Bram Stoker Festival 2012

Spooky, ghoulish goings-on, in the courtyards of Dublin Castle this bank holiday weekend… welcome to Bram Stoker’s imagination!

Ridley: The Bram Stoker festival was packed with things to do all weekend, from talks by Patricia Cornwell, writing workshops for children, plays and discussions on vampires. Christopher Lee was even awarded the Bram Stoker Gold Medal by the Philosophical society in Trinity College for his past role as Dracula. Bram, in his time at Trinity, was the president of this society.

So many of these events were ticket only and sold out quite quickly!

Latimer: We didn’t realise until too late that you had to have tickets for these events! So we really missed out. Derek Landy (author of Skulduggery was talking in one of the theatres) and there were lots of talks about vampires and vampirism in Trinity College (as Ridley says, Bram’s old Alma mater). There were a lot of interesting talks, and I was really disappointed that we didn’t get to go to them! 😦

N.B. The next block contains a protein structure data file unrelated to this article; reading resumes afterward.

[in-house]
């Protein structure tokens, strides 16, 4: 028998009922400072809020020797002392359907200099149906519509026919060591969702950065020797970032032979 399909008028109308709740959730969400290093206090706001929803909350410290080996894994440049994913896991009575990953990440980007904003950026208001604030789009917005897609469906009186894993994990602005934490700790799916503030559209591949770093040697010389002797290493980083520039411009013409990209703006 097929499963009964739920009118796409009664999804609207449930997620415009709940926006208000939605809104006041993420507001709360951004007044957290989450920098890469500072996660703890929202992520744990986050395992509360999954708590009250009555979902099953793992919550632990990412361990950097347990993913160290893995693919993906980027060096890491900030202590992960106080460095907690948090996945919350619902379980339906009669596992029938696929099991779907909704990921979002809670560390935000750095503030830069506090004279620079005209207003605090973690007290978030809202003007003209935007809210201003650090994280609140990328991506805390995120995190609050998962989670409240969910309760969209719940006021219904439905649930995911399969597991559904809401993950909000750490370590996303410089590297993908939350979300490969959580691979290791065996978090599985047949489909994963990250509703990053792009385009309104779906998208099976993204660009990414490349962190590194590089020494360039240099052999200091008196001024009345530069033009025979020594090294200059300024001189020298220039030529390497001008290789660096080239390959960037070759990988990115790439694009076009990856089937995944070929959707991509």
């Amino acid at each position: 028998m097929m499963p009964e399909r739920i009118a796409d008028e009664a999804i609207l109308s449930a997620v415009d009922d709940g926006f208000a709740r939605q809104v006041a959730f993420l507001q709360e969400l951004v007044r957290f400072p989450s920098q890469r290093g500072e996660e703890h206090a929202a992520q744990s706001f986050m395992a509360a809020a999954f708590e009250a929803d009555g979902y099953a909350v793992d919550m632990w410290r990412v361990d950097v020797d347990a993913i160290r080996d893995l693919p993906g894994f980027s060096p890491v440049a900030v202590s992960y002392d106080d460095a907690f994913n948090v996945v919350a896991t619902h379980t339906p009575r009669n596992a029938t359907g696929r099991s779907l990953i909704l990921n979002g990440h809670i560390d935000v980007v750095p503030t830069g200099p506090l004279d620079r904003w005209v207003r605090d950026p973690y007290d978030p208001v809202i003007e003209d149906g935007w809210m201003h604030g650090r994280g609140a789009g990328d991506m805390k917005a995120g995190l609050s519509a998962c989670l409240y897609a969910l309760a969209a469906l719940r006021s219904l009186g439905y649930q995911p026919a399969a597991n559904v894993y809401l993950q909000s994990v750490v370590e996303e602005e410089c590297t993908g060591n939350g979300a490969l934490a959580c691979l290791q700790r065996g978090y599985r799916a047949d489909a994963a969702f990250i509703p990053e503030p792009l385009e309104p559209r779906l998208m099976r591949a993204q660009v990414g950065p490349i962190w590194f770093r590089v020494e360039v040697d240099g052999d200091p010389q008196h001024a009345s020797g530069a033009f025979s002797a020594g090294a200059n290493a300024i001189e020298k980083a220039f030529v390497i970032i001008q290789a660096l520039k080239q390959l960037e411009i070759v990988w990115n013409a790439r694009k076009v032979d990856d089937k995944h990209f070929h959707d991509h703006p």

Ridley: Well, no matter, we did manage to get tickets to one event at least!

We attended a night time, outdoor performance by the award winning street theatre company, Spraoi, in the Grand Courtyard of Dublin Castle. It was held there as Bram used to have a tedious desk job in one of the offices in the castle.

Latimer: I like to imagine Bram sitting at a desk inside the fantastic building that is Dublin Castle, daydreaming about Romania and vampires! I wonder did Dublin Castle spark off any dreams of Vlad’s castle? You can just picture vampire’s roaming the darkness of the Castle courtyards…

Our good friend Orbie joined us on this night of terror! She told me that there was a Bram Stoker App (made by the Science Gallery), that was devised for the festival. The App uses your phone GPS to tell you if you are in a hotspot for vampires or ghosts in Dublin. When it tells you, you are, you take a photo of the street or area, and a ghost will appear on your image! Or so Orbie told me… While we waited in the queue to go into the Castle courtyard… we tried to find some ghosts!